Beatrice Stuart modelled for many well-known artists before and during the First World War, such as Frank Dicksee, Augustus John, Harold and Laura Knight, Alfred Munnings, and John Singer Sargent. She possessed considerable courage and determination. At the age of seventeen she had one of her legs amputated above the knee owing to bone disease. She is said to have been not only beautiful, but graceful as well (NGA file 81/944).
Lambert vividly captured the expression of his subject, showing her looking curiously to one side, with slightly pursed lips. Her taut neck, emphasised by the strong line, and her quizzical glance give the drawing a sensuousness.
In drawings such as Beatrice , Lambert used a rapid, expressive manner of handling line similar to that of Augustus John, and chose a subject who also appealed to John. As Andrew Sayers has suggested, ‘Like John, Lambert intended his line to deliberately demonstrate rhythm and to embody a decorative quality. The stress on line was one of the tenets of the Slade School, whose drawing-based training was the foundation of the art of Lambert’s contemporaries at the New English Art Club’ (Sayers 1989, p.126).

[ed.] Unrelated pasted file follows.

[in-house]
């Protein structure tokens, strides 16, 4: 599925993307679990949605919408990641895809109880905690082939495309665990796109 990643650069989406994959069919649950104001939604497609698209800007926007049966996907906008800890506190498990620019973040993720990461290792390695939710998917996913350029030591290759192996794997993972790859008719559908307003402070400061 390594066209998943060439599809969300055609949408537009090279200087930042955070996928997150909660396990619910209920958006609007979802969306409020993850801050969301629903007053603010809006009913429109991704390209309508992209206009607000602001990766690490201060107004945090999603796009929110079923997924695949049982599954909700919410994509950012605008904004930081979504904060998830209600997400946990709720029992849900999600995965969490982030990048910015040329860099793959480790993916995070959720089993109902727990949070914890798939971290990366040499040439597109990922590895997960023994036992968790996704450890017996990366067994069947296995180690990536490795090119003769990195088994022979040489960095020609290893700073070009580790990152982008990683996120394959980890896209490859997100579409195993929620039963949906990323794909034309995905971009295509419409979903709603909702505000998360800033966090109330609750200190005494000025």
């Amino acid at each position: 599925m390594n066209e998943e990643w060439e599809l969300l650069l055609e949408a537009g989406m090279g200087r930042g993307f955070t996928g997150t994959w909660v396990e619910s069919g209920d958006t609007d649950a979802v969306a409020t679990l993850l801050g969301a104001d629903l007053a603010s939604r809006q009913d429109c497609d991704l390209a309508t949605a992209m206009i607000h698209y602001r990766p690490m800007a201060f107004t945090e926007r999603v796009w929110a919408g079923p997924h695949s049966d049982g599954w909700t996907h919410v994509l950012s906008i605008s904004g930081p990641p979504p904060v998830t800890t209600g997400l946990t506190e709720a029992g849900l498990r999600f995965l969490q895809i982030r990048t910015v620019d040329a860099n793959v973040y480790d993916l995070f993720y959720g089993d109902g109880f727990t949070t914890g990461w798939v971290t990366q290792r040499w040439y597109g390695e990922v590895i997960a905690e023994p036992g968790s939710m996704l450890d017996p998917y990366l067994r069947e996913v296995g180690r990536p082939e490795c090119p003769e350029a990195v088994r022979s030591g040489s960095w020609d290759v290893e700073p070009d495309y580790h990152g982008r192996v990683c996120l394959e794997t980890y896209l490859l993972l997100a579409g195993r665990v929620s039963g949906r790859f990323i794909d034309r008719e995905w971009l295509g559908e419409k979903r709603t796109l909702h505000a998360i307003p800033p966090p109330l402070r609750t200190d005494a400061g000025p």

This and similar drawings drew favourable attention from critics. The Times on 4 April 1913 said ‘Mr. George Lambert’s “Beatrice” (38) is a fine drawing’, and the Athenaeum (possibly Roger Fry) commented on 12 April 1913 that ‘The best of the other exhibits here are the accomplished Academic drawings by Mr. George Lambert (33 and 38)’.